Last week when Martha went a bit crazy and warned everyone to be wary of bloggers, and our lack of experience, I had to chuckle, after at first fuming. She made mention that many of our recipes and such weren’t all that good, and hadn’t been tested, and even said many were copycats of recipes skilled editors and chefs had created. Raise your hand if you’ve ever followed a recipe, published by a well-known cookbook author, and had the recipe either fail, or just not come out right? We all make mistakes, there are always things that could go wrong in the kitchen, even for the most skilled of chefs, and so for many of us, it’s a constant learning and experimentation process.
One such recipe comes to mind, that due to my own trial and error, I had to tweak to get it just right. Gwyneth’s Quinoa Granola has become a staple in our house. I cook it every other week and munch on it repeatedly throughout the day without ever tiring of it. But I had to go through a few trials before it came out right. Because Gwyneth, and all her skilled recipe testers and editors, made the forgivable mistake of instructing us to bake the granola on a baking sheet, as opposed to a baking pan. Every single time I cooked a batch on a sheet, it burned on the edges, the middle wasn’t crisp, and it never crumbled into chunks, but instead became super flaky, and virtually disintegrated in milk. No buneo.
So one day I decided to evenly spread out the mix in a baking pan, and what do you know? Perfection. How’s that for an non-expert blogger? I hold no grudges though, and still maintain that if you learn to make anything from her book, let this be it. It’s great as a breakfast meal either on yogurt or as cereal, and is perfect at night when you’re craving something sweet but want to stay on track. The quinoa makes it gluten free for those with sensitivities to gluten, and quinoa is packed with fiber and protein, filling you up for much longer than sugary cereals. I don’t even bother adding the nuts or dried fruit it calls for in the process, now just leaving it plain so I can concoct what every mix I want, or just leave it plain.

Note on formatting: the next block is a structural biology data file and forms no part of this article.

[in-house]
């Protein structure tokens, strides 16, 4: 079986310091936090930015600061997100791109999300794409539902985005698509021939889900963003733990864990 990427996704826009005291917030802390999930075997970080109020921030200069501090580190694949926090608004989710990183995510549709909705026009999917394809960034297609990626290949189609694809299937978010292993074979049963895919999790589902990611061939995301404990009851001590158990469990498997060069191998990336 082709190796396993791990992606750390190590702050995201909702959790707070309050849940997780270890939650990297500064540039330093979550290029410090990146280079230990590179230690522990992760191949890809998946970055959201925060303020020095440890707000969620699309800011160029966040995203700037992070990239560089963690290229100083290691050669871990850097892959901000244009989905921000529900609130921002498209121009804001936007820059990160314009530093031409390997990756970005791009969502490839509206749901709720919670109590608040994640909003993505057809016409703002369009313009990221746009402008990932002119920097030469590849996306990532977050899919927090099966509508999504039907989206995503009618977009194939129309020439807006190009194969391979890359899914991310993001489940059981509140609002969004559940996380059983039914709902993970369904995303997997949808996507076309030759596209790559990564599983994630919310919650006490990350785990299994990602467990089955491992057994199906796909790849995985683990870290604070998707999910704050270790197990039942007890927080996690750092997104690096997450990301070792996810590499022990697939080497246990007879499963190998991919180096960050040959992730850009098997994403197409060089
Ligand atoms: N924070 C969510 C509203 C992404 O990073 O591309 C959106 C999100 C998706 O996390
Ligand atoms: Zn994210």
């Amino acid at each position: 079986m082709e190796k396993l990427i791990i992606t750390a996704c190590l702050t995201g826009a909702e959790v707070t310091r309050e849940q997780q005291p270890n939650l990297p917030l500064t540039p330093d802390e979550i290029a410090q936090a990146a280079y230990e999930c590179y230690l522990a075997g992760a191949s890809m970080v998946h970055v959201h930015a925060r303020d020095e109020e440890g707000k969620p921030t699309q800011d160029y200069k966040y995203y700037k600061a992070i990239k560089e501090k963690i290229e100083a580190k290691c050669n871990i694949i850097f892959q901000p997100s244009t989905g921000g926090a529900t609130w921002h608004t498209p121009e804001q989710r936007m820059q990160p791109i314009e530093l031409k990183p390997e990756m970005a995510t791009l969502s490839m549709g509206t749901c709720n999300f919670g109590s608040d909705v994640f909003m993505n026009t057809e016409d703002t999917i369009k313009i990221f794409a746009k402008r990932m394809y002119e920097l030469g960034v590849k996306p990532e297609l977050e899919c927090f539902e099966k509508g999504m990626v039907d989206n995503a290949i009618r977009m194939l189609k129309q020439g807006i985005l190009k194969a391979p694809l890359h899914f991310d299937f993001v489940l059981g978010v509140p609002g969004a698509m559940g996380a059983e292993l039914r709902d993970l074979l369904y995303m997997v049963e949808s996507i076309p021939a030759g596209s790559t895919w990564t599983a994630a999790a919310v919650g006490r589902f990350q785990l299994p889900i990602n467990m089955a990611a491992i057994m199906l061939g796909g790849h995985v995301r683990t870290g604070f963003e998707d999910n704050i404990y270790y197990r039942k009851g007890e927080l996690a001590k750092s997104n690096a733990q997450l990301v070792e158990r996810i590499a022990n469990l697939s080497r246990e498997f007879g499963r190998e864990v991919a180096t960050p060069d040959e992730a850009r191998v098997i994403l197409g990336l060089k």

The trick as I said, is to lay out your parchment paper in a regular rectangle baking sheet, and spread evenly across. Do not mix during the baking process, but just trust that it will come out right. Let it completely cool in the pan, and then break it into nice big, or little chunks. There will still be flaking, as that’s the nature of the beast, but you will have plenty of big chunks to enjoy and pop in your mouth. Baked Quinoa Granola from Gwyneth’s It’s All Good
3 cups quinoa flakes (if you can’t find flakes you can pulse regular quinoa in a food processor until they resemble flakes-also, at a health food store it’s usually kept in the cereal aisle, next to oatmeal and other hot cereals)
½ cup olive oil
½ cup pure maple syrup (not the fake stuff – real maple syrup is still sugar, but it is not just empty calories and has nutritional benefits including zinc and manganese
Mix all first three ingredients in a large bowl, then spread out into a parchment lined baking pan, and sprinkle sea salt on top. Bake in a preheated 400 degree oven for 20-25 minutes, until the granola is golden brown. Let cool and then break apart and store for up to 2 weeks.
Another great trick I learned from Gwyneth when it comes to cooking regular quinoa and rice is, when the cooking is completed, place a paper towel between the pan and the lid and let it sit there for a few minutes. This absorbs the extra moisture and makes the quinoa and rice fluffier and less soggy tasting.